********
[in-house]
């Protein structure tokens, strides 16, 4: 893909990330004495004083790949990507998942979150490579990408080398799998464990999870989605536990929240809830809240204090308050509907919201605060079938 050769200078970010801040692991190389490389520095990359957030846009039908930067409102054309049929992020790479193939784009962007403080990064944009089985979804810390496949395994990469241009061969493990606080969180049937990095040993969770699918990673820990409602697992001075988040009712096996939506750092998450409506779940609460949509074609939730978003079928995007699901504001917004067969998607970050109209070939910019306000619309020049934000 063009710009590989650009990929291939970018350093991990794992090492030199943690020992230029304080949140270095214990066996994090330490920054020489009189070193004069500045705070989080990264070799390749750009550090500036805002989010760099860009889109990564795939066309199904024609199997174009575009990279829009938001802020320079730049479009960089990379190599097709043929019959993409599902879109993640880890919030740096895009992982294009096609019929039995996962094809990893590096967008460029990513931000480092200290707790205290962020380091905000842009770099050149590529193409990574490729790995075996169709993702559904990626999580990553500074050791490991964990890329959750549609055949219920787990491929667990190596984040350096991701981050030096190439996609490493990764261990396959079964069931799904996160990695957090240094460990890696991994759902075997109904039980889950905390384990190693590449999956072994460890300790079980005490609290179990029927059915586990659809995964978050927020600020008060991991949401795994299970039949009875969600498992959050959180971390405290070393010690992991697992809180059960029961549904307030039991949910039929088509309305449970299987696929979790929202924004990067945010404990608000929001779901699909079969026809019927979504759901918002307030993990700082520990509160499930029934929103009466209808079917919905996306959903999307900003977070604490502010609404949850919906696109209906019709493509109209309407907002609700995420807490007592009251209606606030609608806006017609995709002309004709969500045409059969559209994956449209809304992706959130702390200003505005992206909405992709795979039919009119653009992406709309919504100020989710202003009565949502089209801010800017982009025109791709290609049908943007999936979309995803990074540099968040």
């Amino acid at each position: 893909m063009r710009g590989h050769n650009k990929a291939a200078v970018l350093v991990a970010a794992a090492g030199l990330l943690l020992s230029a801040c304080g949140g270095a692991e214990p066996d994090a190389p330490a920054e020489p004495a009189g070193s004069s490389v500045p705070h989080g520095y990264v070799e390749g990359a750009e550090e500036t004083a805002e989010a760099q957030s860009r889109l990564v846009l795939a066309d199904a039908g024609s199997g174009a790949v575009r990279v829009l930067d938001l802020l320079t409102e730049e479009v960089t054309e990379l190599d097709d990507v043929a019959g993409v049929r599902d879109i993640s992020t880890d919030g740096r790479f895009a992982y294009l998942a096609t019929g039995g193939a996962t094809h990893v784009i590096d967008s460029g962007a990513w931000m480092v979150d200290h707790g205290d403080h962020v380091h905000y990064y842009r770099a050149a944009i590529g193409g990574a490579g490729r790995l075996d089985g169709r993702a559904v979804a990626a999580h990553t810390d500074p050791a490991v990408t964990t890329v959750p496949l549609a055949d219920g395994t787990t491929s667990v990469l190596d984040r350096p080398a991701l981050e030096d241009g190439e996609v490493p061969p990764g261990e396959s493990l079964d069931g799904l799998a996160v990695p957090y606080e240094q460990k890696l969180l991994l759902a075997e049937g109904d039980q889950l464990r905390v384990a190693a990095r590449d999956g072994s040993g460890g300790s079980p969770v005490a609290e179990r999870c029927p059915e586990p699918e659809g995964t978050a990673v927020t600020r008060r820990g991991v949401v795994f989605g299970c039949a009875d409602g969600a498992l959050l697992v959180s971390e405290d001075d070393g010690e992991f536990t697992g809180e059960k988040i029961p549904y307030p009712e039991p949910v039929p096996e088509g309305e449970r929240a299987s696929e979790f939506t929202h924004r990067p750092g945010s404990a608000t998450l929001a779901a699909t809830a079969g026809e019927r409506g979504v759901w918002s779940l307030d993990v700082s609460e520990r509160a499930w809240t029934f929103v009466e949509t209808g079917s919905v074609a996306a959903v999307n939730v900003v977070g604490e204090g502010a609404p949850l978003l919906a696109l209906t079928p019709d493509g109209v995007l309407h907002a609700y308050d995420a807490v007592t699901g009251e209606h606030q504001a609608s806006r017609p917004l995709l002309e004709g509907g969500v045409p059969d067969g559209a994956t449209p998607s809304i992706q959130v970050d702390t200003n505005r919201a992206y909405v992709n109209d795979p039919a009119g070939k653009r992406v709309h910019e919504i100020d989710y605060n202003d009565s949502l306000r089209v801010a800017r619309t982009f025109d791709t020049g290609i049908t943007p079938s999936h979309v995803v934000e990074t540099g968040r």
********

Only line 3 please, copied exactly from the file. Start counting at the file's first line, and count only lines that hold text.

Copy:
């Amino acid at each position: 893909m063009r710009g590989h050769n650009k990929a291939a200078v970018l350093v991990a970010a794992a090492g030199l990330l943690l020992s230029a801040c304080g949140g270095a692991e214990p066996d994090a190389p330490a920054e020489p004495a009189g070193s004069s490389v500045p705070h989080g520095y990264v070799e390749g990359a750009e550090e500036t004083a805002e989010a760099q957030s860009r889109l990564v846009l795939a066309d199904a039908g024609s199997g174009a790949v575009r990279v829009l930067d938001l802020l320079t409102e730049e479009v960089t054309e990379l190599d097709d990507v043929a019959g993409v049929r599902d879109i993640s992020t880890d919030g740096r790479f895009a992982y294009l998942a096609t019929g039995g193939a996962t094809h990893v784009i590096d967008s460029g962007a990513w931000m480092v979150d200290h707790g205290d403080h962020v380091h905000y990064y842009r770099a050149a944009i590529g193409g990574a490579g490729r790995l075996d089985g169709r993702a559904v979804a990626a999580h990553t810390d500074p050791a490991v990408t964990t890329v959750p496949l549609a055949d219920g395994t787990t491929s667990v990469l190596d984040r350096p080398a991701l981050e030096d241009g190439e996609v490493p061969p990764g261990e396959s493990l079964d069931g799904l799998a996160v990695p957090y606080e240094q460990k890696l969180l991994l759902a075997e049937g109904d039980q889950l464990r905390v384990a190693a990095r590449d999956g072994s040993g460890g300790s079980p969770v005490a609290e179990r999870c029927p059915e586990p699918e659809g995964t978050a990673v927020t600020r008060r820990g991991v949401v795994f989605g299970c039949a009875d409602g969600a498992l959050l697992v959180s971390e405290d001075d070393g010690e992991f536990t697992g809180e059960k988040i029961p549904y307030p009712e039991p949910v039929p096996e088509g309305e449970r929240a299987s696929e979790f939506t929202h924004r990067p750092g945010s404990a608000t998450l929001a779901a699909t809830a079969g026809e019927r409506g979504v759901w918002s779940l307030d993990v700082s609460e520990r509160a499930w809240t029934f929103v009466e949509t209808g079917s919905v074609a996306a959903v999307n939730v900003v977070g604490e204090g502010a609404p949850l978003l919906a696109l209906t079928p019709d493509g109209v995007l309407h907002a609700y308050d995420a807490v007592t699901g009251e209606h606030q504001a609608s806006r017609p917004l995709l002309e004709g509907g969500v045409p059969d067969g559209a994956t449209p998607s809304i992706q959130v970050d702390t200003n505005r919201a992206y909405v992709n109209d795979p039919a009119g070939k653009r992406v709309h910019e919504i100020d989710y605060n202003d009565s949502l306000r089209v801010a800017r619309t982009f025109d791709t020049g290609i049908t943007p079938s999936h979309v995803v934000e990074t540099g968040r």